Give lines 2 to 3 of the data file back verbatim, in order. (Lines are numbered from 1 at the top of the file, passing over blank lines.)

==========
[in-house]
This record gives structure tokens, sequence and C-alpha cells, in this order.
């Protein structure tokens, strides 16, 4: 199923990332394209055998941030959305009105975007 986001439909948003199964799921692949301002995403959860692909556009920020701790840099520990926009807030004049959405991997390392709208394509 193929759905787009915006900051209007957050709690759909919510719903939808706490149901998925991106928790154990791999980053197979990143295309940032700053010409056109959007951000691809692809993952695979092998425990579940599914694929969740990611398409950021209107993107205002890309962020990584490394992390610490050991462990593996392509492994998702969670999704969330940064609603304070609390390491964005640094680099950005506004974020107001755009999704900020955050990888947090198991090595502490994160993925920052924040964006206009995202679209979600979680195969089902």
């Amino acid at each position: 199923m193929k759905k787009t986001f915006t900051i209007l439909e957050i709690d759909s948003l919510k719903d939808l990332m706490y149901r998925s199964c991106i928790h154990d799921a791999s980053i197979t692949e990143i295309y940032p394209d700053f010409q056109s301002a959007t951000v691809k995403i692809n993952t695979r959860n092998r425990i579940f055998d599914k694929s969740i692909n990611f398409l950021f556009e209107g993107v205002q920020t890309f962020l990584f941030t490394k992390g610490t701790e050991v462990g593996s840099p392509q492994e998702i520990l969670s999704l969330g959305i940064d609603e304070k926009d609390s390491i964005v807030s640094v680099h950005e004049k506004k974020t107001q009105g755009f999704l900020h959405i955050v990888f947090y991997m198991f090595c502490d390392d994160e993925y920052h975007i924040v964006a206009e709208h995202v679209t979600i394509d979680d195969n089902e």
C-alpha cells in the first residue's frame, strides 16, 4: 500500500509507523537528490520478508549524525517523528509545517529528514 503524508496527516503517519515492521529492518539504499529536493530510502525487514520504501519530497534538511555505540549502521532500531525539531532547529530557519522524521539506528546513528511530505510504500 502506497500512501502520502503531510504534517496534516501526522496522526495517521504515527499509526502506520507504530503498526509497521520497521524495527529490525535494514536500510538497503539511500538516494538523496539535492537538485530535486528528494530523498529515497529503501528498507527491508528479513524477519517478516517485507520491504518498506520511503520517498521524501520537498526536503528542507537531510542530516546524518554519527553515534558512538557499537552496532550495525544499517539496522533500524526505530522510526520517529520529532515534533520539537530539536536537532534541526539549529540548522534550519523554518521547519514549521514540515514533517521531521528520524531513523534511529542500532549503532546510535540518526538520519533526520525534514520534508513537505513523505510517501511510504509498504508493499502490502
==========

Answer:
This record gives structure tokens, sequence and C-alpha cells, in this order.
């Protein structure tokens, strides 16, 4: 199923990332394209055998941030959305009105975007 986001439909948003199964799921692949301002995403959860692909556009920020701790840099520990926009807030004049959405991997390392709208394509 193929759905787009915006900051209007957050709690759909919510719903939808706490149901998925991106928790154990791999980053197979990143295309940032700053010409056109959007951000691809692809993952695979092998425990579940599914694929969740990611398409950021209107993107205002890309962020990584490394992390610490050991462990593996392509492994998702969670999704969330940064609603304070609390390491964005640094680099950005506004974020107001755009999704900020955050990888947090198991090595502490994160993925920052924040964006206009995202679209979600979680195969089902």